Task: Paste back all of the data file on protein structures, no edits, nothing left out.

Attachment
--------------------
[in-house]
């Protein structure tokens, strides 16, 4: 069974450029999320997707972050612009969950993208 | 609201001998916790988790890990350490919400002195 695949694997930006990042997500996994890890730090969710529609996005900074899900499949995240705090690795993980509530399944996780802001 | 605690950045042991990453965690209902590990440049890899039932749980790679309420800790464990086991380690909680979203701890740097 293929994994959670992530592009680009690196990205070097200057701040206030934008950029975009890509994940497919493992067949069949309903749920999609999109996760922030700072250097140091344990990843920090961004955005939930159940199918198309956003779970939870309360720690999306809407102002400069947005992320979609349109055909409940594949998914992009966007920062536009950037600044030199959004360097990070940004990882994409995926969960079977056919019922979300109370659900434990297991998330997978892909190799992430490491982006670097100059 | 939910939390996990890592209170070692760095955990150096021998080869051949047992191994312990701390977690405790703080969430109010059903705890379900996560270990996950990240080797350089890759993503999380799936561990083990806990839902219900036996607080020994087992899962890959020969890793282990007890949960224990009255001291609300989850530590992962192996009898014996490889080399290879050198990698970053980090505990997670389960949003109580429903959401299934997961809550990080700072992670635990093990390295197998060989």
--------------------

[in-house]
């Protein structure tokens, strides 16, 4: 069974450029999320997707972050612009969950993208 | 609201001998916790988790890990350490919400002195 695949694997930006990042997500996994890890730090969710529609996005900074899900499949995240705090690795993980509530399944996780802001 | 605690950045042991990453965690209902590990440049890899039932749980790679309420800790464990086991380690909680979203701890740097 293929994994959670992530592009680009690196990205070097200057701040206030934008950029975009890509994940497919493992067949069949309903749920999609999109996760922030700072250097140091344990990843920090961004955005939930159940199918198309956003779970939870309360720690999306809407102002400069947005992320979609349109055909409940594949998914992009966007920062536009950037600044030199959004360097990070940004990882994409995926969960079977056919019922979300109370659900434990297991998330997978892909190799992430490491982006670097100059 | 939910939390996990890592209170070692760095955990150096021998080869051949047992191994312990701390977690405790703080969430109010059903705890379900996560270990996950990240080797350089890759993503999380799936561990083990806990839902219900036996607080020994087992899962890959020969890793282990007890949960224990009255001291609300989850530590992962192996009898014996490889080399290879050198990698970053980090505990997670389960949003109580429903959401299934997961809550990080700072992670635990093990390295197998060989």